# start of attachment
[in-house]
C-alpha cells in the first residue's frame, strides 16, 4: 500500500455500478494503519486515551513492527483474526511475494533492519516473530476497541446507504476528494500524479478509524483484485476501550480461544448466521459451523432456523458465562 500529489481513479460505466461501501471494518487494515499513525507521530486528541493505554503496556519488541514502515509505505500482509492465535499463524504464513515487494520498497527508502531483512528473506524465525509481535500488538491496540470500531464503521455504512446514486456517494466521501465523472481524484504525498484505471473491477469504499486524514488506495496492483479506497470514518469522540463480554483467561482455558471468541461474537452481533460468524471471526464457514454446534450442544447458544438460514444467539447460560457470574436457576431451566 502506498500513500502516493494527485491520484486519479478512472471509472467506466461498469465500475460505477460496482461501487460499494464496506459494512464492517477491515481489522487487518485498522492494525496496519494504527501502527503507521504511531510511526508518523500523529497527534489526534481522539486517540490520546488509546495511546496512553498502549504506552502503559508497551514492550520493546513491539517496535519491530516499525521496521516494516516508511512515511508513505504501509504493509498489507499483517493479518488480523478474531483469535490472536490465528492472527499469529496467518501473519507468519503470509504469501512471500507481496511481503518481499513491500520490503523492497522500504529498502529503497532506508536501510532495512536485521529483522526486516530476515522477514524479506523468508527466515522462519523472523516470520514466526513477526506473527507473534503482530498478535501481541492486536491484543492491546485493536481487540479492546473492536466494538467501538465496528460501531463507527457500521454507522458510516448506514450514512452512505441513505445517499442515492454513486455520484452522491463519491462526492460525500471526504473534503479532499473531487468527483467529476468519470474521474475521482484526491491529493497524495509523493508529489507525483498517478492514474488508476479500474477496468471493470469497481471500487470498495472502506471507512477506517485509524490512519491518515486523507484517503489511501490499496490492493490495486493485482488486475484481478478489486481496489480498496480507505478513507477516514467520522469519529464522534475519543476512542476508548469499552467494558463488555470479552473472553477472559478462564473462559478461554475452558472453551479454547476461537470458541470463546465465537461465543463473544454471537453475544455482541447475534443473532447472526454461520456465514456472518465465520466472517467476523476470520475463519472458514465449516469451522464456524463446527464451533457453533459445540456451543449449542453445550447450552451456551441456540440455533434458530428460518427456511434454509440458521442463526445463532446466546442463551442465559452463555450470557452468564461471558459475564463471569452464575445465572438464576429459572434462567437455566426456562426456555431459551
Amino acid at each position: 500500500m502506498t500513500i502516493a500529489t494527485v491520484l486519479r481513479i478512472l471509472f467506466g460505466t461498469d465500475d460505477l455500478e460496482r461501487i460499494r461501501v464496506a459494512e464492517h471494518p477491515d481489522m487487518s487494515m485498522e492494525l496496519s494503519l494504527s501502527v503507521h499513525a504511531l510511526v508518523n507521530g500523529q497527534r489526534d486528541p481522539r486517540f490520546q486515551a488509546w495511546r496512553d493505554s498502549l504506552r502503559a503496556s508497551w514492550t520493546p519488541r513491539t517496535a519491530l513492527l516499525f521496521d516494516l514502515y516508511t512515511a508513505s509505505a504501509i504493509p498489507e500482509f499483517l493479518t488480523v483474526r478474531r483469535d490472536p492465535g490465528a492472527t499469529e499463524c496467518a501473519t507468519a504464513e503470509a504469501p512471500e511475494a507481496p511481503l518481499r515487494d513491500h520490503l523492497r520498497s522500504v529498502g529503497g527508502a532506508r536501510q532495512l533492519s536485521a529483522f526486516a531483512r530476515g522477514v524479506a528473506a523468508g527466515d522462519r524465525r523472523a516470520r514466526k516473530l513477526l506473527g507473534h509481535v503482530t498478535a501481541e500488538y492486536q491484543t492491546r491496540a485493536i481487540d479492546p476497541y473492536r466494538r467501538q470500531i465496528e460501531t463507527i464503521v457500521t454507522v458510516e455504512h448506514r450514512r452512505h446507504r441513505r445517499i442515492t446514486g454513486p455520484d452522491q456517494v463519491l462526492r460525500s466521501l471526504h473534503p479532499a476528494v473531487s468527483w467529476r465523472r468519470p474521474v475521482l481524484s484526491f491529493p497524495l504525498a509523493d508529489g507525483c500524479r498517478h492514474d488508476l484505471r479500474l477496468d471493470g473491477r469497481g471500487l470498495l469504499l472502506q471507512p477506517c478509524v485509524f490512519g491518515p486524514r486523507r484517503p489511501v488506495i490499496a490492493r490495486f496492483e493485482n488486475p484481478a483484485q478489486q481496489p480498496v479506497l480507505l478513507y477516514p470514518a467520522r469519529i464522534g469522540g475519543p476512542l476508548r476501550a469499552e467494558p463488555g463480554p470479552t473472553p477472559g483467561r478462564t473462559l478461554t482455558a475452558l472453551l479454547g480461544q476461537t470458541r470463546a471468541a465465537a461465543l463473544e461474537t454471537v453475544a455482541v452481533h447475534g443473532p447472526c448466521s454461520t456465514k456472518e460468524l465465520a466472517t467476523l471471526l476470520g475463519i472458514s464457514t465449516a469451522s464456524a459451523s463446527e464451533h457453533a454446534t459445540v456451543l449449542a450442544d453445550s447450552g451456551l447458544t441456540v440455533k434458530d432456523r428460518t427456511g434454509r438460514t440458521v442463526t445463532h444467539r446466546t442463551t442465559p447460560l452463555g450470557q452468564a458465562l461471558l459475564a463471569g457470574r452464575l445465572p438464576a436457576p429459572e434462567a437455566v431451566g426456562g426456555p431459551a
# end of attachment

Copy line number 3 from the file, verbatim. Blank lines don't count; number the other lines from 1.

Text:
Amino acid at each position: 500500500m502506498t500513500i502516493a500529489t494527485v491520484l486519479r481513479i478512472l471509472f467506466g460505466t461498469d465500475d460505477l455500478e460496482r461501487i460499494r461501501v464496506a459494512e464492517h471494518p477491515d481489522m487487518s487494515m485498522e492494525l496496519s494503519l494504527s501502527v503507521h499513525a504511531l510511526v508518523n507521530g500523529q497527534r489526534d486528541p481522539r486517540f490520546q486515551a488509546w495511546r496512553d493505554s498502549l504506552r502503559a503496556s508497551w514492550t520493546p519488541r513491539t517496535a519491530l513492527l516499525f521496521d516494516l514502515y516508511t512515511a508513505s509505505a504501509i504493509p498489507e500482509f499483517l493479518t488480523v483474526r478474531r483469535d490472536p492465535g490465528a492472527t499469529e499463524c496467518a501473519t507468519a504464513e503470509a504469501p512471500e511475494a507481496p511481503l518481499r515487494d513491500h520490503l523492497r520498497s522500504v529498502g529503497g527508502a532506508r536501510q532495512l533492519s536485521a529483522f526486516a531483512r530476515g522477514v524479506a528473506a523468508g527466515d522462519r524465525r523472523a516470520r514466526k516473530l513477526l506473527g507473534h509481535v503482530t498478535a501481541e500488538y492486536q491484543t492491546r491496540a485493536i481487540d479492546p476497541y473492536r466494538r467501538q470500531i465496528e460501531t463507527i464503521v457500521t454507522v458510516e455504512h448506514r450514512r452512505h446507504r441513505r445517499i442515492t446514486g454513486p455520484d452522491q456517494v463519491l462526492r460525500s466521501l471526504h473534503p479532499a476528494v473531487s468527483w467529476r465523472r468519470p474521474v475521482l481524484s484526491f491529493p497524495l504525498a509523493d508529489g507525483c500524479r498517478h492514474d488508476l484505471r479500474l477496468d471493470g473491477r469497481g471500487l470498495l469504499l472502506q471507512p477506517c478509524v485509524f490512519g491518515p486524514r486523507r484517503p489511501v488506495i490499496a490492493r490495486f496492483e493485482n488486475p484481478a483484485q478489486q481496489p480498496v479506497l480507505l478513507y477516514p470514518a467520522r469519529i464522534g469522540g475519543p476512542l476508548r476501550a469499552e467494558p463488555g463480554p470479552t473472553p477472559g483467561r478462564t473462559l478461554t482455558a475452558l472453551l479454547g480461544q476461537t470458541r470463546a471468541a465465537a461465543l463473544e461474537t454471537v453475544a455482541v452481533h447475534g443473532p447472526c448466521s454461520t456465514k456472518e460468524l465465520a466472517t467476523l471471526l476470520g475463519i472458514s464457514t465449516a469451522s464456524a459451523s463446527e464451533h457453533a454446534t459445540v456451543l449449542a450442544d453445550s447450552g451456551l447458544t441456540v440455533k434458530d432456523r428460518t427456511g434454509r438460514t440458521v442463526t445463532h444467539r446466546t442463551t442465559p447460560l452463555g450470557q452468564a458465562l461471558l459475564a463471569g457470574r452464575l445465572p438464576a436457576p429459572e434462567a437455566v431451566g426456562g426456555p431459551a